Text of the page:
Dr. Bruce Baker's newest article, "Entrepreneurship as a Sign of Common Grace" has just been published in the Journal of Markets & Morality 18(1): 81-98. Here's a glimpse of what Bruce has to say:
"Viewed from the perspective of common grace, we can see that entrepreneurship bears witness to the beauty, creativity, power, and responsibility bestowed on God’s image bearers to participate in the providence of economic shalom.
Furthermore, common grace provides a context for discussion of the spiritual aspects of entrepreneurship, which can lead to a more profound understanding of business and economics than purely secular discussions can realize..."
What city is like unto this great city?! [Rev. 18:18b, KJV]
Human history begins and ends in beauty, moving from beautiful garden to beautiful city. The garden teems with a delightful, exuberant profusion of life, a symbiotic web of life-giving relationships. Trees provide fruit and seed of every kind, and humans are stewards of it all [Genesis 1 & 2]. Similarly, the city is crowned in radiant beauty. She is adorned with jewels, as the bride of the Lamb [Rev. 21:9-11]. The kings of the earth bring their glory and treasure in tribute to the Lord [Rev. 21:24]. This garden and this city are the biblical symbols of the beginning and the consummation of human history.
Meanwhile, as we await the heavenly city [2 Peter 3:10], we live in earthly cities, amalgams of both beauty and distress. Our cities teem with aspiration and disappointment, success and failure, wealth and want; they are leavened by courage, hope, and the dream of justice for all. In other words, we live in the “messy middle”—messy because we can taste and see the coming glory of the heavenly city even as our lives are still marred by the brokenness of sin.
The Bible is especially realistic in its portrayal of business as a place caught in the “messy middle,” and most people easily see that the messy part is very real. The power of Mammon is hard to resist. But the Bible also calls out business as a source of beauty and glory. In Revelation's closing scene, a lament goes up over the loss of the great city’s splendor: merchandise, trade, craftsmanship, and economic productivity [Rev. 18:10-24]. The city’s collapse results from her sin and corruption [Rev. 18:5], which bring condemnation; but her beauty and splendor are seen in the fruits of her business and artistic accomplishments.
This theme is reiterated in the portrayal of the final heavenly city, the new Jerusalem, representing the telos of human history [Rev. 21:10]. Once again we see the city crowned in beauty: the kings of the earth bring their treasures into it. This is not a description of business per se as an activity in the heavenly city, but it does show continuity between the wealth of today and the timeless glory of the new heaven and new earth [Rev. 21:1-2].
Business is caught in the messy middle, it’s true. But we do well to note that righteous business glitters like a jewel in the crown of our earthly cities as well as the one to come.
Finally, brothers, whatever is true, whatever is honorable, whatever is just, whatever is pure, whatever is lovely, whatever is commendable, if there is any excellence, if there is anything worthy of praise, think about these things.
Honor, justice, excellence: these come to mind easily when we reflect on what makes business commendable. To be fair, to play by the rules, to do an honest day’s work, and to succeed by dint of hard work and excellence - these traits are indeed praiseworthy, and they are often seen in business people. Admirable as these virtues are, however, they are not by themselves enough to nourish the soul: that takes beauty. If business is to inspire the highest virtues of character and enlarge the soul, we should expect to see beauty in it. So let’s reflect for a moment on where beauty is to be found in business. In other words, how can business be “lovely,” as Paul describes praiseworthiness?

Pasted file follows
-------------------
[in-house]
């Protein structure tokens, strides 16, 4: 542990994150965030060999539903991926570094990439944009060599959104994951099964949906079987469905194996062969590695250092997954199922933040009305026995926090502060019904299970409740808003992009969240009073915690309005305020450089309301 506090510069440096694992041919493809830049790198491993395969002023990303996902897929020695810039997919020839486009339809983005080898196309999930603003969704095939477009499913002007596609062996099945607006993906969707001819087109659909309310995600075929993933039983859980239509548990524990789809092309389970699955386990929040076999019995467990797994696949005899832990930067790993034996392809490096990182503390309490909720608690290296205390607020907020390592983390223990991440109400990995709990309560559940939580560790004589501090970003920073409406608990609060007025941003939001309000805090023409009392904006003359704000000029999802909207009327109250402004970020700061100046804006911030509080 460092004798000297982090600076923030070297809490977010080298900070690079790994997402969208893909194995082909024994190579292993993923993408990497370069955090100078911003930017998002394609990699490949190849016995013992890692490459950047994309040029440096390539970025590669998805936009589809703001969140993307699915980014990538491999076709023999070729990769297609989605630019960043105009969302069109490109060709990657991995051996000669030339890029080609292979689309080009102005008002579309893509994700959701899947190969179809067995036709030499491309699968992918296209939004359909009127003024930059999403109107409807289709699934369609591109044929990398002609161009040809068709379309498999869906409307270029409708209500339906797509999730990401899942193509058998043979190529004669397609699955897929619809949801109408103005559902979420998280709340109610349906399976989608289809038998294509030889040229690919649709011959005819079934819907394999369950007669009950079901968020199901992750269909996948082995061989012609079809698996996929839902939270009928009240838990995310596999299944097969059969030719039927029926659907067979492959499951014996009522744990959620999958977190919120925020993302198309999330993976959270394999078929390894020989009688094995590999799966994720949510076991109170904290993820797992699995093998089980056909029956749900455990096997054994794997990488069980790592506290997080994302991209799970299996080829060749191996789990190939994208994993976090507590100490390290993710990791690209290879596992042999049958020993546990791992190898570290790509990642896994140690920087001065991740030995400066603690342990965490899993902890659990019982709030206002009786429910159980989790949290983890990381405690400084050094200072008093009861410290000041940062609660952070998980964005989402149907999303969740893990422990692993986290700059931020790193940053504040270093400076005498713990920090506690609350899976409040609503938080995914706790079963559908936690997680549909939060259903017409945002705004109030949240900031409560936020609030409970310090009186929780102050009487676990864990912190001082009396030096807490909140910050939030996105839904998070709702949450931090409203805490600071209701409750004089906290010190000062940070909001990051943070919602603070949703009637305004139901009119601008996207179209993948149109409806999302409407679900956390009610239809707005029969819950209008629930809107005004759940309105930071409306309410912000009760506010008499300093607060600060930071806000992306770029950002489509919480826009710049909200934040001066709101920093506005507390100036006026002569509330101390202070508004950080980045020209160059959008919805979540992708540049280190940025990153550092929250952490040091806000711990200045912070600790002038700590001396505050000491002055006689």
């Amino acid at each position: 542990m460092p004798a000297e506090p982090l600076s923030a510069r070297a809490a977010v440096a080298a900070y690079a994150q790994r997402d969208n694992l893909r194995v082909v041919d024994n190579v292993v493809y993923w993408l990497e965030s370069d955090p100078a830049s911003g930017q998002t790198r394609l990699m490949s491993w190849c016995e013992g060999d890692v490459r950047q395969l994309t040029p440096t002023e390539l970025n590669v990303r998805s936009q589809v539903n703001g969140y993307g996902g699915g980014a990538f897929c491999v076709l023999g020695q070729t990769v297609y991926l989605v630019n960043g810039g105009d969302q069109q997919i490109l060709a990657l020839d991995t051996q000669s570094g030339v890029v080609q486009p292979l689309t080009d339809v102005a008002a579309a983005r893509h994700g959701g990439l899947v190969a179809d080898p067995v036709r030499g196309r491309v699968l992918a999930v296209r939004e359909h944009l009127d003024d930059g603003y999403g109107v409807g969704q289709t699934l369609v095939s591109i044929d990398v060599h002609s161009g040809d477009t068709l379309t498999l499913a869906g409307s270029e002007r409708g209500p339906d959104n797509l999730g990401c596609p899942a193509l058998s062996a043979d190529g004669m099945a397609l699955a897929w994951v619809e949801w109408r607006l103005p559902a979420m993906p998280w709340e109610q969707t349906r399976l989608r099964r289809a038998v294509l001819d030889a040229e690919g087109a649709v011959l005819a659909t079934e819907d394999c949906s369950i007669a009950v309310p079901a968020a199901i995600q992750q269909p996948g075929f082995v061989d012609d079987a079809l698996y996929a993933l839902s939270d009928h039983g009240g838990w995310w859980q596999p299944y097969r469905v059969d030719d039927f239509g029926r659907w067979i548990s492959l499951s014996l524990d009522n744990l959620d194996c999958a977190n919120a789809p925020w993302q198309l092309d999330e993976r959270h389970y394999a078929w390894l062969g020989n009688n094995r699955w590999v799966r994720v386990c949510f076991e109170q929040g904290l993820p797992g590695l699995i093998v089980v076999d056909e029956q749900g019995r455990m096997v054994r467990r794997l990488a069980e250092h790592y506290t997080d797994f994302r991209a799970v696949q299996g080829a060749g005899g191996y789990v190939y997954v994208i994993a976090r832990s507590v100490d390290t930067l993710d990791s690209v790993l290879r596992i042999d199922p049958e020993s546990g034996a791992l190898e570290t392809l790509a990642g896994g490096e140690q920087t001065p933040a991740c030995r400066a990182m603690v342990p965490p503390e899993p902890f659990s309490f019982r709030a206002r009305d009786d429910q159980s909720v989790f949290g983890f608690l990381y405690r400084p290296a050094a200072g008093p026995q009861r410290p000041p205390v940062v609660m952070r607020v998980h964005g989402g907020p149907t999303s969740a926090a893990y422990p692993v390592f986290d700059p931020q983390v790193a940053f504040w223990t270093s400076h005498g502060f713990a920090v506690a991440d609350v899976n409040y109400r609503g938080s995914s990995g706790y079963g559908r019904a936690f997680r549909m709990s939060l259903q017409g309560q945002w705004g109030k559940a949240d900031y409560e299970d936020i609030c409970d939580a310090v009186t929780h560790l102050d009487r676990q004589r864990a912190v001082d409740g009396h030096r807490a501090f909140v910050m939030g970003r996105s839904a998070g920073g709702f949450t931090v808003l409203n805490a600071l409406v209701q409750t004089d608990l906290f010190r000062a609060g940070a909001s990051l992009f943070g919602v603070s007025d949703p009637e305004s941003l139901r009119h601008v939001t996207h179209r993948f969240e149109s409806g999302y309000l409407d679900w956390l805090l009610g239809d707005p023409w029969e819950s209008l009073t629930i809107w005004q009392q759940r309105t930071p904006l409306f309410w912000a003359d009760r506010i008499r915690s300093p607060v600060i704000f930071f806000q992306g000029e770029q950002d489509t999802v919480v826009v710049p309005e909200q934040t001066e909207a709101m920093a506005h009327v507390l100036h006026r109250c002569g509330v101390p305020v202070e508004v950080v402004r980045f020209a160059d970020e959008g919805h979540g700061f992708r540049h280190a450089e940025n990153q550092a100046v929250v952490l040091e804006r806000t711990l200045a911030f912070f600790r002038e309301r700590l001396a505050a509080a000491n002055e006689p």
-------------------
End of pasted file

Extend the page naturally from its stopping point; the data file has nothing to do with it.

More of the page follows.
First of all, business is beautiful by the sheer force of its witness to God’s covenant and creation. Healthy business builds economic shalom, serving God’s purposes by bringing prosperity, meaningful work, and valuable goods and services into being. These are signs of creativity in fulfilling God’s mandate to be fruitful and multiply, and there is beauty in the creation of such tangible blessings. There is beauty in the talent and energy required to create them. These are all gifts which flow from God’s providence.
“Beauty is in the eye of the beholder,” so the old saying goes. In the case of business, beauty is not hard to find if we look for people intent on serving others and contributing to the common good. It is our sense of spiritual calling that inspires the kind of admirable work that enriches the soul. This is as true of serving in the arena of business as it is of serving in the arenas of the arts and crafts. In each case, the beauty is derived from a connection to a greater spiritual reality.
From the beginning, God’s signature was revealed in the diversity and abundance of heaven and earth, and especially in the plenteous life in the Garden. The Psalms glorify the lavish display of life and wonders of the heavens—“O Lord, how manifold are your works! In wisdom have you made them all; the earth is full of your creatures” (Psalm 104:24). This multiform creativity also shows up in the variety of works done by humankind (Psalm 104:23). The never-ending innovation of entrepreneurs bears witness to God’s delight in diversity, abundance, and generosity of spirit. Show me a prosperous community where people enjoy the quality of their life, and I will show you a beautiful web of inter-dependent businesses serving one another.